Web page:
The Agenda

Why the 2010 Census matters to LGBT Americans

You may know that the federal government plans to count everybody in America in this year, but the once-a-decade Census has changed to more accurately count LGBT families in 2010, and that’s a good thing.

GayPolitics sat down with two people deeply involved in making sure the LGBT community understands what has changed and why it’s important that our community participates as fully as possible.

Che Ruddell-Tabisola is the manager for National LGBT Partnerships and coordinator of Our Families Count, a new effort by the U.S. Census Bureau to engage the LGBT community.  Bob Witeck is CEO and co-founder of Witeck-Combs Communications.  He is serving as media coordinator for Our Families Count and is working with Che to promote the effort nationwide.

GP:  How did you get involved in promoting the Census to the LGBT community?

Che Ruddell-Tabisola: In the past few years, many leaders in the community and academia saw the tremendous potential for the 2010 Census.  We saw its overriding value to LGBT visibility and inclusion.  Being counted really matters.

Remember that the population data captured by the Census provides America’s policy makers and business leaders with detailed, objective data about all Americans, including our community.  More important, federal laws and federal spending decisions are frequently based on these counts.  All Americans benefit by being counted, including us.

I recall that approaching Census 2000, through the contributions of academic leaders like Dr. Lee Badgett who now serves at the Williams Institute at UCLA Law School, there was a voluntary LGBT network at the time that helped educate same-sex households about the importance of that year’s Census.

Starting Our Families Count in 2009 as a national collaborative, voluntary public education campaign to support the 2010 U.S. Census seemed to be the natural next step for us all.

Bob Witeck: In 2009, by launching “Our Families Count,” it’s fair to say this is the largest such public education initiative (apart from lobbying and electoral campaigns) attempted across the LGBT community.  On the web, the campaign is found at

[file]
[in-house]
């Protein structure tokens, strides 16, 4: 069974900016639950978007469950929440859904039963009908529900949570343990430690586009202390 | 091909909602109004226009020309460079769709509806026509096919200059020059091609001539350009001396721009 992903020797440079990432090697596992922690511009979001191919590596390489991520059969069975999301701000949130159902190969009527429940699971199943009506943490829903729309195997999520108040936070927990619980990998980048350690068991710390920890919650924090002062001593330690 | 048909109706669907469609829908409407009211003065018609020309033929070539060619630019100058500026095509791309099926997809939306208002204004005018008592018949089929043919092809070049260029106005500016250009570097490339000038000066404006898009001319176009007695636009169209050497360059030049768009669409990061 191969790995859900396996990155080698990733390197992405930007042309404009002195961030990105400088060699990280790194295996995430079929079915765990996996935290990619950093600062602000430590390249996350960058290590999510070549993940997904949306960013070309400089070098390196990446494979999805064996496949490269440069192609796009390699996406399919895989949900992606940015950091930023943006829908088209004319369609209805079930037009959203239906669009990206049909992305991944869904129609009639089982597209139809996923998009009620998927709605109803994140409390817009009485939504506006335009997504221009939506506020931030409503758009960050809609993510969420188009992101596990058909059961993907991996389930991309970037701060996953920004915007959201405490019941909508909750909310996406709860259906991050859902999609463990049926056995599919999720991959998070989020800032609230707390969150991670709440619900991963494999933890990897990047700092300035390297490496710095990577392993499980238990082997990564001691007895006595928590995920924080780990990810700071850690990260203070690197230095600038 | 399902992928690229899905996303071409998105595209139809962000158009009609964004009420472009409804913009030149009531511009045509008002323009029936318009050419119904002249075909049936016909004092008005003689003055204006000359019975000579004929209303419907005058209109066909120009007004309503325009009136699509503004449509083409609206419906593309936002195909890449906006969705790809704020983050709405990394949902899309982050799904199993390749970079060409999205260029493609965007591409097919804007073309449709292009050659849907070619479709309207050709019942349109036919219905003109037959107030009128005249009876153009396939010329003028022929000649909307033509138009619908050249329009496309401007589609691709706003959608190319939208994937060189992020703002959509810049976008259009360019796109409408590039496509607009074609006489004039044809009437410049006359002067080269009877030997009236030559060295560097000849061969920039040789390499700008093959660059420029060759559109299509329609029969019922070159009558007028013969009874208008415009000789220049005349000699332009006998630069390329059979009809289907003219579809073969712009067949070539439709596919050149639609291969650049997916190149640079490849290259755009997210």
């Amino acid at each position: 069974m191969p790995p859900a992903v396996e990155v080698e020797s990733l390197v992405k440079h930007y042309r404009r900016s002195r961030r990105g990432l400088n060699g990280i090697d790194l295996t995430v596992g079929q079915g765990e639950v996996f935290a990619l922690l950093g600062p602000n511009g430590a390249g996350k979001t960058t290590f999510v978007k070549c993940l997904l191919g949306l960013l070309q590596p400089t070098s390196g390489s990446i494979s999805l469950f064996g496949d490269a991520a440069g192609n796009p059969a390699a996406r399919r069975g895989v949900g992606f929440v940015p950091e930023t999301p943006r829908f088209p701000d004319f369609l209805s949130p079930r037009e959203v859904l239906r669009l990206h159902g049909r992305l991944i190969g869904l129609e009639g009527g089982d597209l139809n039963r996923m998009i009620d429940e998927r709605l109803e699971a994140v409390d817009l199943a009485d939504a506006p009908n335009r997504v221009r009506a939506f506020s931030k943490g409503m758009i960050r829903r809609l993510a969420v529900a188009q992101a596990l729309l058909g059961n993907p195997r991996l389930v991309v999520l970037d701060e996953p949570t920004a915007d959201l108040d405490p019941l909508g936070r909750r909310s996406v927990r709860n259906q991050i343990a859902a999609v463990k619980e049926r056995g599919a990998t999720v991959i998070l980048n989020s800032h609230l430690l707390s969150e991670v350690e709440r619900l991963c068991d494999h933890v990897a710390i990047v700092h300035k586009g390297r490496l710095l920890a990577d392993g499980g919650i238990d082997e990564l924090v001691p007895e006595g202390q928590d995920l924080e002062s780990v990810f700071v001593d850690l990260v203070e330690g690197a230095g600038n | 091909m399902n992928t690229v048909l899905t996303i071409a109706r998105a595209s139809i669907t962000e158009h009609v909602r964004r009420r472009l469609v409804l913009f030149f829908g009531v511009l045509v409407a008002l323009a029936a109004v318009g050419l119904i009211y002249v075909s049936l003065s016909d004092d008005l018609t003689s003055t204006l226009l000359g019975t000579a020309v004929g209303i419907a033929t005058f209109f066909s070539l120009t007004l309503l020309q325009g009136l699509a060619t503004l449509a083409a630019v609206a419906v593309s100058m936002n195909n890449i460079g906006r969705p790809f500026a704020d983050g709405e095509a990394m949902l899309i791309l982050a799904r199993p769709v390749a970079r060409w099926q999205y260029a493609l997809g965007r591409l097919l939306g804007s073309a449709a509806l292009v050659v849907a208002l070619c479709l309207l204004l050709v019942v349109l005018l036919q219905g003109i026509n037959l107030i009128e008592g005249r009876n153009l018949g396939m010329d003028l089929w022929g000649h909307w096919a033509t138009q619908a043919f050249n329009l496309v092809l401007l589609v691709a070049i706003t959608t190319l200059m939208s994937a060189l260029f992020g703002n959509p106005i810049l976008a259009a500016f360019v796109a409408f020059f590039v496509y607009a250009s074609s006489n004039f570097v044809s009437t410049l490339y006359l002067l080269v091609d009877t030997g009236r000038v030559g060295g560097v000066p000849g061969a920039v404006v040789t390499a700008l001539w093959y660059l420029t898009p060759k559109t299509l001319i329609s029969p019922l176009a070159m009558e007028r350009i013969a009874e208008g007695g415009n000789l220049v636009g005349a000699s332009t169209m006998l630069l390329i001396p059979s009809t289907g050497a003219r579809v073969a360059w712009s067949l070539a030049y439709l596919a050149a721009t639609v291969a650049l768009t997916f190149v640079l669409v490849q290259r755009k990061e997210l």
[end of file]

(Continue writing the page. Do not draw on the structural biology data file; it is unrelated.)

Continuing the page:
It is very inspiring to take part in a more strategic relationship with the U.S. Census.  Our campaign now includes more than 150 nonprofit, academic and business relationships, and is truly a diverse, national network.  Che first became involved while still working at the Human Rights Campaign, and I began by volunteering pro bono communications support.  Today we both are working directly with the U.S. Census and its LGBT outreach professionals too.

This is truly a unique private-public partnership and we are very grateful for the commitment made to all communities by the U.S. Census this year.  They are invested in achieving as accurate and complete count this year as never before in our history, including all LGBT households too.

GP:  How is the Census different this year from the 2000 Census?  And more specifically, how is it different for the LGBT community?

Che Ruddell-Tabisola: First of all, many Americans may not entirely understand the real point of the Census, and why it matters to everyone and not just LGBT Americans.  In fact, under our Constitution, Congress is required to perform an accurate, complete count of our population every ten years.